As it continues to expand its own private internet, Google has asked US energy regulators for the right to buy and sell power on the wholesale market - just as a utility would.
Last month, the search giant cum world power created a subsidiary dubbed Google Energy, and the outfit has now applied (PDF) with the US Federal Energy Regulatory Commission to become a power marketer, as reported by The New York Times.
Google has yet to respond to our request for comment. But according to a company spokeswoman quoted by The Times, the company has no plans to become the next Enron. She says Google merely wants the freedom to purchase renewable energy for its worldwide fleet of data centers.
“We want to have the ability to procure renewable energy to offset power usage of our operations,” she said, adding that this would help Google become "carbon neutral," a goal it set for itself in 2007. In other words, Mountain View wants to buy stuff like solar and wind power directly from the source at bulk rates.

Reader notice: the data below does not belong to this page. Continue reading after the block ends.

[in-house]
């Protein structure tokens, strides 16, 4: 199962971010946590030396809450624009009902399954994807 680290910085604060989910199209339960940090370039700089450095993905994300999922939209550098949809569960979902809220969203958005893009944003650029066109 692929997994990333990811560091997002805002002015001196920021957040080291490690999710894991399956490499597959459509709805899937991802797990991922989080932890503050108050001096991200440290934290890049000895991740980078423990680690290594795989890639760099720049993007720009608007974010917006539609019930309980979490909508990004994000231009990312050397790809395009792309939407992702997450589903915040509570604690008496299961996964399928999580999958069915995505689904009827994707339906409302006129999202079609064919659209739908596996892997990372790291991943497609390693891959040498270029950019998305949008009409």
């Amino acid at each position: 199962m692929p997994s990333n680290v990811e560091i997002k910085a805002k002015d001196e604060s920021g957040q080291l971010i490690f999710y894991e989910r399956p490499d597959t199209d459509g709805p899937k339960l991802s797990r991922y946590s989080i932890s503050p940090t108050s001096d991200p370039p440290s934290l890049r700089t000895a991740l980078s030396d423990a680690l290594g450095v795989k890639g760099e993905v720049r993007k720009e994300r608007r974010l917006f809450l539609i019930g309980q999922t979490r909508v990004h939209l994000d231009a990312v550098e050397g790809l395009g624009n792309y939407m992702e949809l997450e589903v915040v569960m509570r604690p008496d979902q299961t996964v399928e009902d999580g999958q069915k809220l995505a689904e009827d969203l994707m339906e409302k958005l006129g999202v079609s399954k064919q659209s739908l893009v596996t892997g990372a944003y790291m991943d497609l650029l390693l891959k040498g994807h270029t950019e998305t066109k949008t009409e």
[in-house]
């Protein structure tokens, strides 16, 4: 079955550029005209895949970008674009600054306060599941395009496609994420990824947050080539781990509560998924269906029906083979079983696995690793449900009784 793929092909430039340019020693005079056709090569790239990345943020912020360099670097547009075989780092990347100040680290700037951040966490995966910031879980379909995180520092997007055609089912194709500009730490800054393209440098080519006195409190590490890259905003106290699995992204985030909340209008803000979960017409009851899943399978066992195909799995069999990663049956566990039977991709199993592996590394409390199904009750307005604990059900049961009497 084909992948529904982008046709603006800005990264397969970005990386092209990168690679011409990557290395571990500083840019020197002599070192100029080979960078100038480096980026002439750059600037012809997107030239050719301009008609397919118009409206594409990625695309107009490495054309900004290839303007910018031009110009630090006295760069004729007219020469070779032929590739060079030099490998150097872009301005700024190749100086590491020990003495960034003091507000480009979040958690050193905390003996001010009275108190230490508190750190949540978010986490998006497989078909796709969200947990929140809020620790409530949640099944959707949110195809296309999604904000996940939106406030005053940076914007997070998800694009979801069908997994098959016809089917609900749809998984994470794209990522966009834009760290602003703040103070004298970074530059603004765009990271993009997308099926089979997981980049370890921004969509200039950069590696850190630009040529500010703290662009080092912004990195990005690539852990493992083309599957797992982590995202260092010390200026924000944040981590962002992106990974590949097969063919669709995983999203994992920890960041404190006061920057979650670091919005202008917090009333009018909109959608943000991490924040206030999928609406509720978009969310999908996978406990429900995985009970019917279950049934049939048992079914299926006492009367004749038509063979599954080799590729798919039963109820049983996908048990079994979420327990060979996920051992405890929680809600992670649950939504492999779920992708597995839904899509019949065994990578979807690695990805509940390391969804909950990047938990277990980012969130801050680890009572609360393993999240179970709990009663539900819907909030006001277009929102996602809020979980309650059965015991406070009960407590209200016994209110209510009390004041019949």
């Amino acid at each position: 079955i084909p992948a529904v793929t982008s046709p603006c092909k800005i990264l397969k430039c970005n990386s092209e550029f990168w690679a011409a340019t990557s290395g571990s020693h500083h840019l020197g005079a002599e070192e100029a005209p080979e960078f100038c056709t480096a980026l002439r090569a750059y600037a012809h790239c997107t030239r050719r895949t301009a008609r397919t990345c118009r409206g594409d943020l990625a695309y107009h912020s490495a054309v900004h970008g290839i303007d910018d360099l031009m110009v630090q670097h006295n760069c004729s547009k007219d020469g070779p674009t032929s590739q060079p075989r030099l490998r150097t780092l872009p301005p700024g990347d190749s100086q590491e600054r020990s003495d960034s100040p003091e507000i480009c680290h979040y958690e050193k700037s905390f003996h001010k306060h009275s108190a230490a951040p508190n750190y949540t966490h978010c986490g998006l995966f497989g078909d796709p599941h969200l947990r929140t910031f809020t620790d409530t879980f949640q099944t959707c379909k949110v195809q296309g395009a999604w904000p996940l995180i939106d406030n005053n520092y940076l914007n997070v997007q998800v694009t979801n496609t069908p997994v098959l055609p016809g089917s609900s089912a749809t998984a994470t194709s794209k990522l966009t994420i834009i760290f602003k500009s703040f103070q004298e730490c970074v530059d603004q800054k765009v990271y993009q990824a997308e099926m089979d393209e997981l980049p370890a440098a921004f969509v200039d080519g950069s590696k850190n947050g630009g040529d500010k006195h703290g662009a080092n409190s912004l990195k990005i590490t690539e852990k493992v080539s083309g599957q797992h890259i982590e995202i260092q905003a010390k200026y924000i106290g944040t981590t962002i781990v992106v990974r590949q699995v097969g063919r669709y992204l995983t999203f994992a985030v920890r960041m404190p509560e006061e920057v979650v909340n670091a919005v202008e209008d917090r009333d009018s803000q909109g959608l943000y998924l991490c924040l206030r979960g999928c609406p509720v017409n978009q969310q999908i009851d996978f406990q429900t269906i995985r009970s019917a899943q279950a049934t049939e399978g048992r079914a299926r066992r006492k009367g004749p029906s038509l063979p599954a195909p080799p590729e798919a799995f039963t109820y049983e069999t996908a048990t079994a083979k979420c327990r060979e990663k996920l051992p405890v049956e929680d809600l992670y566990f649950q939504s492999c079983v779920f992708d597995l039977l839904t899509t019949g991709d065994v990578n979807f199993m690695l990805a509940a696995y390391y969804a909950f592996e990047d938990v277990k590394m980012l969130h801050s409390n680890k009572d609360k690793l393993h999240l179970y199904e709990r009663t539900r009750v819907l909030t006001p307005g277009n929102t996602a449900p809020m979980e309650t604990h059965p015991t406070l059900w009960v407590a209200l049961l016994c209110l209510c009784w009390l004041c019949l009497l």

Google operates roughly 36 data centers across the globe, part of a vast private network that accounts for roughly 6 per cent of the traffic on the interwebs.
According to a presentation detailing a recent update to its data center infrastructure, Google intends to expand its network to between one million and 10 million servers, encompassing 10 trillion directories and a quintillion bytes of storage. And all this would be spread across "100s to 1000s" of locations around the world.
It's not unusual for a company that consumes vast amounts of power to become an energy trader. Currently, the Federal Energy Regulatory Commission lists about 1,500 companies who have subsidiaries approved for such trading, including big-name retailers like WalMart.